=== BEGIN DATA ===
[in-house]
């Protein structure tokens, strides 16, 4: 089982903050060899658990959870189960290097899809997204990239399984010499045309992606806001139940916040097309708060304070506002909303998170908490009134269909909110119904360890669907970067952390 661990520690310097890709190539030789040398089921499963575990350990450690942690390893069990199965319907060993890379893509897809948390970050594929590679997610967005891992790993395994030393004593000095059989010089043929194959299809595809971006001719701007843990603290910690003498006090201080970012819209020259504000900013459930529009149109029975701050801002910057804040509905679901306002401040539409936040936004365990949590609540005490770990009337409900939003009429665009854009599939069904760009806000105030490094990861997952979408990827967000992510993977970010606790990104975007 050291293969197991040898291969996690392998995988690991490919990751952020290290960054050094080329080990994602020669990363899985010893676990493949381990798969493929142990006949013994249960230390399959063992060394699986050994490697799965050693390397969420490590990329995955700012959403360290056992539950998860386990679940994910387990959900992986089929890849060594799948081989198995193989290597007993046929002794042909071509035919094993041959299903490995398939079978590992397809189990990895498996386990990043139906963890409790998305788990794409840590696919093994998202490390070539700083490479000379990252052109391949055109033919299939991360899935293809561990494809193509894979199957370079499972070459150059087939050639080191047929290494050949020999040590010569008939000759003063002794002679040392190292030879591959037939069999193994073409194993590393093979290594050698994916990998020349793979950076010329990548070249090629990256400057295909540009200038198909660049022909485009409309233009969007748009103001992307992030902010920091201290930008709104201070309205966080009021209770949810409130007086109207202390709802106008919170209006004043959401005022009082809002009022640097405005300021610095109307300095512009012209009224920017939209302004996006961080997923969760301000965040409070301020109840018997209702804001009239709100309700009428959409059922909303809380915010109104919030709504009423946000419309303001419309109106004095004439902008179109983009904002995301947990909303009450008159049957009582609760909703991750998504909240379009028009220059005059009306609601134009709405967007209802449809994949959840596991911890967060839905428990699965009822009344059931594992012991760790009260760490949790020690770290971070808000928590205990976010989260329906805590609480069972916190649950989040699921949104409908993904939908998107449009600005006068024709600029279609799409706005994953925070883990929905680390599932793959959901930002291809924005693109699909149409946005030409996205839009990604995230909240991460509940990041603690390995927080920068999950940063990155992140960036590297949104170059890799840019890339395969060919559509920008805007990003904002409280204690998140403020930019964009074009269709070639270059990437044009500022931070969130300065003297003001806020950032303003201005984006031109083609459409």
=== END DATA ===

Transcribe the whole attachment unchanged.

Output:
[in-house]
């Protein structure tokens, strides 16, 4: 089982903050060899658990959870189960290097899809997204990239399984010499045309992606806001139940916040097309708060304070506002909303998170908490009134269909909110119904360890669907970067952390 661990520690310097890709190539030789040398089921499963575990350990450690942690390893069990199965319907060993890379893509897809948390970050594929590679997610967005891992790993395994030393004593000095059989010089043929194959299809595809971006001719701007843990603290910690003498006090201080970012819209020259504000900013459930529009149109029975701050801002910057804040509905679901306002401040539409936040936004365990949590609540005490770990009337409900939003009429665009854009599939069904760009806000105030490094990861997952979408990827967000992510993977970010606790990104975007 050291293969197991040898291969996690392998995988690991490919990751952020290290960054050094080329080990994602020669990363899985010893676990493949381990798969493929142990006949013994249960230390399959063992060394699986050994490697799965050693390397969420490590990329995955700012959403360290056992539950998860386990679940994910387990959900992986089929890849060594799948081989198995193989290597007993046929002794042909071509035919094993041959299903490995398939079978590992397809189990990895498996386990990043139906963890409790998305788990794409840590696919093994998202490390070539700083490479000379990252052109391949055109033919299939991360899935293809561990494809193509894979199957370079499972070459150059087939050639080191047929290494050949020999040590010569008939000759003063002794002679040392190292030879591959037939069999193994073409194993590393093979290594050698994916990998020349793979950076010329990548070249090629990256400057295909540009200038198909660049022909485009409309233009969007748009103001992307992030902010920091201290930008709104201070309205966080009021209770949810409130007086109207202390709802106008919170209006004043959401005022009082809002009022640097405005300021610095109307300095512009012209009224920017939209302004996006961080997923969760301000965040409070301020109840018997209702804001009239709100309700009428959409059922909303809380915010109104919030709504009423946000419309303001419309109106004095004439902008179109983009904002995301947990909303009450008159049957009582609760909703991750998504909240379009028009220059005059009306609601134009709405967007209802449809994949959840596991911890967060839905428990699965009822009344059931594992012991760790009260760490949790020690770290971070808000928590205990976010989260329906805590609480069972916190649950989040699921949104409908993904939908998107449009600005006068024709600029279609799409706005994953925070883990929905680390599932793959959901930002291809924005693109699909149409946005030409996205839009990604995230909240991460509940990041603690390995927080920068999950940063990155992140960036590297949104170059890799840019890339395969060919559509920008805007990003904002409280204690998140403020930019964009074009269709070639270059990437044009500022931070969130300065003297003001806020950032303003201005984006031109083609459409």